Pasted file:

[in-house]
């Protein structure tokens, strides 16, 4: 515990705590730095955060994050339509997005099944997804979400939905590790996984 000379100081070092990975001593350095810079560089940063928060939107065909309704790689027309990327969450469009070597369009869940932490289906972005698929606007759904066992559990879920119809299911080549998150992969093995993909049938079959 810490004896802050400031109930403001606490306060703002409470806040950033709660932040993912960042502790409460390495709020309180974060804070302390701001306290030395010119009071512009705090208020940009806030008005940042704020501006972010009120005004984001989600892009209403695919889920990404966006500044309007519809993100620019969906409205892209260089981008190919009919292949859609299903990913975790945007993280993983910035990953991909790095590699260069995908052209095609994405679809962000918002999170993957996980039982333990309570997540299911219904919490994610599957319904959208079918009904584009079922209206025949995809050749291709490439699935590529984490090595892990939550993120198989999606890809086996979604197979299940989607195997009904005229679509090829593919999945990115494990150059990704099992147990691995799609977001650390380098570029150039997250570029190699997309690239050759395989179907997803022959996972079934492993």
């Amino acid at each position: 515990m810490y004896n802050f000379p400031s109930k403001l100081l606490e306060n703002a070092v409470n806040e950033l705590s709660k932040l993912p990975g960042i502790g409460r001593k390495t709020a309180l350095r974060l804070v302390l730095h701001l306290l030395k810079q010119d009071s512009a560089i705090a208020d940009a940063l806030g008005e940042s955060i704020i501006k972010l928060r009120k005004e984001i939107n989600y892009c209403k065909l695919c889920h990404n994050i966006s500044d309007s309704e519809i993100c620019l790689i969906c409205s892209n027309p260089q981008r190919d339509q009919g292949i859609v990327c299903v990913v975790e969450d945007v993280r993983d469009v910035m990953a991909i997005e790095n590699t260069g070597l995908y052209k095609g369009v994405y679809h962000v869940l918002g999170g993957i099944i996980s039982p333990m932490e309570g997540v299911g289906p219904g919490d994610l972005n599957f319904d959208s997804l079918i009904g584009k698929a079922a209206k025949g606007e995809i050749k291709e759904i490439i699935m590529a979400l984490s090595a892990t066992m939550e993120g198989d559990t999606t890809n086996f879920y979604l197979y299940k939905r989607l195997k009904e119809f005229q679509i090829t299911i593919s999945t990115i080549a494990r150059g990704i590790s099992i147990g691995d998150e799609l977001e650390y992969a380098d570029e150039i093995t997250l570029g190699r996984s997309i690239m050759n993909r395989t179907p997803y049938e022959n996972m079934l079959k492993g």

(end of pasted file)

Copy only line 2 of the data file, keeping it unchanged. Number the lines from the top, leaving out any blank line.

């Protein structure tokens, strides 16, 4: 515990705590730095955060994050339509997005099944997804979400939905590790996984 000379100081070092990975001593350095810079560089940063928060939107065909309704790689027309990327969450469009070597369009869940932490289906972005698929606007759904066992559990879920119809299911080549998150992969093995993909049938079959 810490004896802050400031109930403001606490306060703002409470806040950033709660932040993912960042502790409460390495709020309180974060804070302390701001306290030395010119009071512009705090208020940009806030008005940042704020501006972010009120005004984001989600892009209403695919889920990404966006500044309007519809993100620019969906409205892209260089981008190919009919292949859609299903990913975790945007993280993983910035990953991909790095590699260069995908052209095609994405679809962000918002999170993957996980039982333990309570997540299911219904919490994610599957319904959208079918009904584009079922209206025949995809050749291709490439699935590529984490090595892990939550993120198989999606890809086996979604197979299940989607195997009904005229679509090829593919999945990115494990150059990704099992147990691995799609977001650390380098570029150039997250570029190699997309690239050759395989179907997803022959996972079934492993």